Thursday, August 30, 2007

It's about sex and death

It seems to me as if the main thing the authors of this article (it's German, sorry) couldn't accept, even though they didn't say it, is not the brutal murders in the novels they write about, it's the fact that the writers are female. Women don't imagine such brutality if they're normal - this seems to be what they really think.

I happen to like Tess Gerritsen's novels. They are sometimes brutal in the descriptions of murders and suchlike, but most of all they are well written and picture strong characters - not few of them women.

And, let's face it, we are living in a brutal world. Sex and death seem to be destined to rule our lives. And if I pick up a thriller, I expect it to show me the dark sides of our real world. I don't expect it to be all fluffy bunnies and pink tutus. And for me, to show the full extend of the madness embedded in the minds of the murderers also means to show the full extend of the blood and the gore they revel in. It's not something that gets me off, but it's something I find necessary and almost normal for a novel of that kind. And I've read it in novels written by men as well.

So this seems to be what it all boils down to: those are women writing such dreadful stories (instead of the shallow love-stories and melodramas they should be writing). Not strong men who might have been cops once in their life, but women who are not supposed to be so cold-blooded and used to violence.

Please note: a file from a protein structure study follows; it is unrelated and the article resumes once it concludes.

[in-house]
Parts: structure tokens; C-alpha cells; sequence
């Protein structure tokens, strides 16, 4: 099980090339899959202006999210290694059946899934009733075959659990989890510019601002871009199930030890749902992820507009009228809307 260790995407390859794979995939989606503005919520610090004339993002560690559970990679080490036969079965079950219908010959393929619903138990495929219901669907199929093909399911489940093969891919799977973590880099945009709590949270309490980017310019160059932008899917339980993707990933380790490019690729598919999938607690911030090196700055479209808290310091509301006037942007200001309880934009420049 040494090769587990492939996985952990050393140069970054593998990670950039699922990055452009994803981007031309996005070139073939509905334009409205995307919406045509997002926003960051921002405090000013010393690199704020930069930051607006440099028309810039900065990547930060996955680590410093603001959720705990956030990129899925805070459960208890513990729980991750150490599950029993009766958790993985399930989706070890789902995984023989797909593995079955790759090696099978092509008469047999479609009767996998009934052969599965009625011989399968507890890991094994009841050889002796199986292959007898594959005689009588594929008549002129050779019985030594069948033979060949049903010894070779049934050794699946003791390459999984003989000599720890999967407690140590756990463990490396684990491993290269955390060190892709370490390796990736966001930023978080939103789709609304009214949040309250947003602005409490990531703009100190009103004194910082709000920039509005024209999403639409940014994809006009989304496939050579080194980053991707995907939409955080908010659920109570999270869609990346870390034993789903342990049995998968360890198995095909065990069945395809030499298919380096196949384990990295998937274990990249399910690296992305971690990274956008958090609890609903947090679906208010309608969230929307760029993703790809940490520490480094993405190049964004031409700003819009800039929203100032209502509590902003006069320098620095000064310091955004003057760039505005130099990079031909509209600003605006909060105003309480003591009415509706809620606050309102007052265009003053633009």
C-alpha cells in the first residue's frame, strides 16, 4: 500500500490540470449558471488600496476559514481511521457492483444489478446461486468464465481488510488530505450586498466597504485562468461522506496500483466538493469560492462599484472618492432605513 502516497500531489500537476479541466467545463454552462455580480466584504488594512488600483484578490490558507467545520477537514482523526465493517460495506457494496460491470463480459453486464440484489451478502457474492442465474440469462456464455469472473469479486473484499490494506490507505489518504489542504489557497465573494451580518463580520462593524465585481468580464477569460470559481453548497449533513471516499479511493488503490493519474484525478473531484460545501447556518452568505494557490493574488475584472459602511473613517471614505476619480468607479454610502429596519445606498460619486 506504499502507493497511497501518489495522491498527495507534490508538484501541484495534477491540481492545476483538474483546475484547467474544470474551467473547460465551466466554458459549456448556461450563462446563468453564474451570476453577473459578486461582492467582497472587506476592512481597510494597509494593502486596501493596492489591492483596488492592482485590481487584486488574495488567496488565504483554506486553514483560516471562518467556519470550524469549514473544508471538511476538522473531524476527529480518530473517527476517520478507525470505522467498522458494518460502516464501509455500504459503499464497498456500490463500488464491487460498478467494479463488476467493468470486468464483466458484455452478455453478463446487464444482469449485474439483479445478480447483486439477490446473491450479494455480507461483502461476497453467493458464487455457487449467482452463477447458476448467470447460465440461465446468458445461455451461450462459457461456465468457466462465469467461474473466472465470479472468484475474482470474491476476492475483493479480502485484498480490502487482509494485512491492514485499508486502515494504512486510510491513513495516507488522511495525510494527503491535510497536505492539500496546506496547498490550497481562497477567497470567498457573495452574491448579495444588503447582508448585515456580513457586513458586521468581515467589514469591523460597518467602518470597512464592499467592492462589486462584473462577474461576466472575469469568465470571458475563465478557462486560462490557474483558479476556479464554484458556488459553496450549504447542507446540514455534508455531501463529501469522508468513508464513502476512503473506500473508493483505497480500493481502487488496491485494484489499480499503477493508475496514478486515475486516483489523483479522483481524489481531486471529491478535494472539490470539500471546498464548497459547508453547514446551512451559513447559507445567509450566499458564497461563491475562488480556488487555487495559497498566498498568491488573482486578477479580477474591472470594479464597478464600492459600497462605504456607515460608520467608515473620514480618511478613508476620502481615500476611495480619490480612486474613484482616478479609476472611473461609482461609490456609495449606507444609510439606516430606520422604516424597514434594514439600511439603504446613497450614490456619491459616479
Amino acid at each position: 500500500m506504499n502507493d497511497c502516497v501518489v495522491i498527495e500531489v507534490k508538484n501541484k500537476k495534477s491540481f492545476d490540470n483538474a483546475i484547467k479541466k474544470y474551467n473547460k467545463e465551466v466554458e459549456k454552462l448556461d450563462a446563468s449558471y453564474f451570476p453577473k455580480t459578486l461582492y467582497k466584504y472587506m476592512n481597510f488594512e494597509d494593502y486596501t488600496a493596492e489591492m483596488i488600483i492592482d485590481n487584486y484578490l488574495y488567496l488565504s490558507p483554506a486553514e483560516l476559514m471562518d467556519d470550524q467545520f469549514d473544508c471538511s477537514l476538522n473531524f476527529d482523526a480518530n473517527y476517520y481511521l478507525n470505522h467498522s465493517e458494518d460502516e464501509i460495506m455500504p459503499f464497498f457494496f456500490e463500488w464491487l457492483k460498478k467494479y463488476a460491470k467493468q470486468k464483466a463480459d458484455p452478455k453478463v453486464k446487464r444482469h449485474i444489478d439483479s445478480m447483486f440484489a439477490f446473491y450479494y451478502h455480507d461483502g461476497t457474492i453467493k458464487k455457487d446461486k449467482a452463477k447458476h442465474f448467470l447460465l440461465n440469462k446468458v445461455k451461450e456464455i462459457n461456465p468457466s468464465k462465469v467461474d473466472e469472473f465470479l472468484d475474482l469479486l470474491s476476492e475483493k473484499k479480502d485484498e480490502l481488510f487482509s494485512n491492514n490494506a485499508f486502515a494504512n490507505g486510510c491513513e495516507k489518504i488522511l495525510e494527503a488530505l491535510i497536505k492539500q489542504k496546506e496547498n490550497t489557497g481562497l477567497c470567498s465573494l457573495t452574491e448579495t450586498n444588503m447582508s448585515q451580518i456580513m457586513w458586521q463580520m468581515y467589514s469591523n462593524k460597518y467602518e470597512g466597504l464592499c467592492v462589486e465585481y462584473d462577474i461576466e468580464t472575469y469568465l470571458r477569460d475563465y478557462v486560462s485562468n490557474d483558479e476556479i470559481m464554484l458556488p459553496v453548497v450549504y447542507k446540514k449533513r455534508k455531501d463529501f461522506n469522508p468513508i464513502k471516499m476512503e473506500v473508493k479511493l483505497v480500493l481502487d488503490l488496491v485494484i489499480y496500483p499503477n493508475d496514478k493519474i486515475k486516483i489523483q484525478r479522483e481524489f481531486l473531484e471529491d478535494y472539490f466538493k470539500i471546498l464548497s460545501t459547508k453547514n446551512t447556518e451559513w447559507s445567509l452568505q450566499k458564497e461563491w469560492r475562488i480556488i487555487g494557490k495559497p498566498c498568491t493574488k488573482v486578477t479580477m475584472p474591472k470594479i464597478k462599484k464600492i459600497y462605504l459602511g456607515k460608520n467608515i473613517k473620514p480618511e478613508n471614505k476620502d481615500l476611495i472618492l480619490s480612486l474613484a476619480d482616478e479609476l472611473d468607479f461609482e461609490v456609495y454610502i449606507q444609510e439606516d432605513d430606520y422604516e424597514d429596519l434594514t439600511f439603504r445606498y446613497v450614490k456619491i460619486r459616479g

And from my experiences - and given the fact that, for example, most pathologists these days (which means those recording the dreadful details of a murder) are women - that's a very old point of view. Women are usually committing less violent crimes, but they do experience violence just like everybody else - if not more of it. Women are beaten more often in their family (while most men are beaten somewhere else, like a pub). Women are more likely to be raped or assaulted (sexually or otherwise). In other words: women are more likely to become the victim of violence than men, on the whole.

Still, talking and writing about violence is still seen as the domain of men (just like talking and writing about sex, but that's another topic). So it's scaring for some people to see women writing about it that easily and that successfully.

It's the 21st century, not the year 21 A.D., so learn to live with it!

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